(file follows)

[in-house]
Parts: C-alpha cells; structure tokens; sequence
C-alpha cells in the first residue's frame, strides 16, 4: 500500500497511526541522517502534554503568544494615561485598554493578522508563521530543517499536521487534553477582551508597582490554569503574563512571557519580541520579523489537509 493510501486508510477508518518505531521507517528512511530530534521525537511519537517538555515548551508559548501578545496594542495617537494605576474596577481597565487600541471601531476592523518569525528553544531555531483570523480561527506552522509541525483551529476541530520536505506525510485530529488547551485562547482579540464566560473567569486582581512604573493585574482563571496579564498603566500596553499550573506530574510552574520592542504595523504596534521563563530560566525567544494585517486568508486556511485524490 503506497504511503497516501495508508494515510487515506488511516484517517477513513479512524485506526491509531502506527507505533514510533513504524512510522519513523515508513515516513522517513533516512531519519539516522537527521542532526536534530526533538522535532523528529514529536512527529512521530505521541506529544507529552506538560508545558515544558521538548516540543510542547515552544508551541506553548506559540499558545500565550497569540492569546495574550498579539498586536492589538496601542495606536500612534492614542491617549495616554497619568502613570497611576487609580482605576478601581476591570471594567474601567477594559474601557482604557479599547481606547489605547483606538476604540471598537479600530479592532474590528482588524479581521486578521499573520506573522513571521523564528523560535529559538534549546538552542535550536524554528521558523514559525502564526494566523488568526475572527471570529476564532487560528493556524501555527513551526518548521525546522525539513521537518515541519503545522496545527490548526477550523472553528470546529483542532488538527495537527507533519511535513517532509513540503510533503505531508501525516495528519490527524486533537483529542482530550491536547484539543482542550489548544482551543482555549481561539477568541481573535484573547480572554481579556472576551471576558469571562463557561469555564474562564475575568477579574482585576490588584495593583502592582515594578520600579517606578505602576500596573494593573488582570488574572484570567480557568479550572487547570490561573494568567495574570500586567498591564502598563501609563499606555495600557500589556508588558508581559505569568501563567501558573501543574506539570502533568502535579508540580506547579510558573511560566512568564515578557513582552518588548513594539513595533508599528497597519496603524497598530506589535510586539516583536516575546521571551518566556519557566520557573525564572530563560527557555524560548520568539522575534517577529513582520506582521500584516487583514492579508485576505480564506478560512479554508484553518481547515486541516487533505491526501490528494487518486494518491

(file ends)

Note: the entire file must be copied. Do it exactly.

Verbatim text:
[in-house]
Parts: C-alpha cells; structure tokens; sequence
C-alpha cells in the first residue's frame, strides 16, 4: 500500500497511526541522517502534554503568544494615561485598554493578522508563521530543517499536521487534553477582551508597582490554569503574563512571557519580541520579523489537509 493510501486508510477508518518505531521507517528512511530530534521525537511519537517538555515548551508559548501578545496594542495617537494605576474596577481597565487600541471601531476592523518569525528553544531555531483570523480561527506552522509541525483551529476541530520536505506525510485530529488547551485562547482579540464566560473567569486582581512604573493585574482563571496579564498603566500596553499550573506530574510552574520592542504595523504596534521563563530560566525567544494585517486568508486556511485524490 503506497504511503497516501495508508494515510487515506488511516484517517477513513479512524485506526491509531502506527507505533514510533513504524512510522519513523515508513515516513522517513533516512531519519539516522537527521542532526536534530526533538522535532523528529514529536512527529512521530505521541506529544507529552506538560508545558515544558521538548516540543510542547515552544508551541506553548506559540499558545500565550497569540492569546495574550498579539498586536492589538496601542495606536500612534492614542491617549495616554497619568502613570497611576487609580482605576478601581476591570471594567474601567477594559474601557482604557479599547481606547489605547483606538476604540471598537479600530479592532474590528482588524479581521486578521499573520506573522513571521523564528523560535529559538534549546538552542535550536524554528521558523514559525502564526494566523488568526475572527471570529476564532487560528493556524501555527513551526518548521525546522525539513521537518515541519503545522496545527490548526477550523472553528470546529483542532488538527495537527507533519511535513517532509513540503510533503505531508501525516495528519490527524486533537483529542482530550491536547484539543482542550489548544482551543482555549481561539477568541481573535484573547480572554481579556472576551471576558469571562463557561469555564474562564475575568477579574482585576490588584495593583502592582515594578520600579517606578505602576500596573494593573488582570488574572484570567480557568479550572487547570490561573494568567495574570500586567498591564502598563501609563499606555495600557500589556508588558508581559505569568501563567501558573501543574506539570502533568502535579508540580506547579510558573511560566512568564515578557513582552518588548513594539513595533508599528497597519496603524497598530506589535510586539516583536516575546521571551518566556519557566520557573525564572530563560527557555524560548520568539522575534517577529513582520506582521500584516487583514492579508485576505480564506478560512479554508484553518481547515486541516487533505491526501490528494487518486494518491